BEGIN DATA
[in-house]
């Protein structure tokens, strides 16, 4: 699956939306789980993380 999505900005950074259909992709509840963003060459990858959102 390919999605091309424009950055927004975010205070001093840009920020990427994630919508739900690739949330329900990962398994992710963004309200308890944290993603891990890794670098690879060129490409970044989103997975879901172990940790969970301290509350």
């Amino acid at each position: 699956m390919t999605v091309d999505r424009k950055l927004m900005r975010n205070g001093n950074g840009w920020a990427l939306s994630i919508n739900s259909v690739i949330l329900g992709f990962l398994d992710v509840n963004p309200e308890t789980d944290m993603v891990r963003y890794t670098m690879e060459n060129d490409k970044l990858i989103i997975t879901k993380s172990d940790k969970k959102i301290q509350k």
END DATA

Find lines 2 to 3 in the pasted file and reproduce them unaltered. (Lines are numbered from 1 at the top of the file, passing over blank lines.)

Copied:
């Protein structure tokens, strides 16, 4: 699956939306789980993380 999505900005950074259909992709509840963003060459990858959102 390919999605091309424009950055927004975010205070001093840009920020990427994630919508739900690739949330329900990962398994992710963004309200308890944290993603891990890794670098690879060129490409970044989103997975879901172990940790969970301290509350």
């Amino acid at each position: 699956m390919t999605v091309d999505r424009k950055l927004m900005r975010n205070g001093n950074g840009w920020a990427l939306s994630i919508n739900s259909v690739i949330l329900g992709f990962l398994d992710v509840n963004p309200e308890t789980d944290m993603v891990r963003y890794t670098m690879e060459n060129d490409k970044l990858i989103i997975t879901k993380s172990d940790k969970k959102i301290q509350k």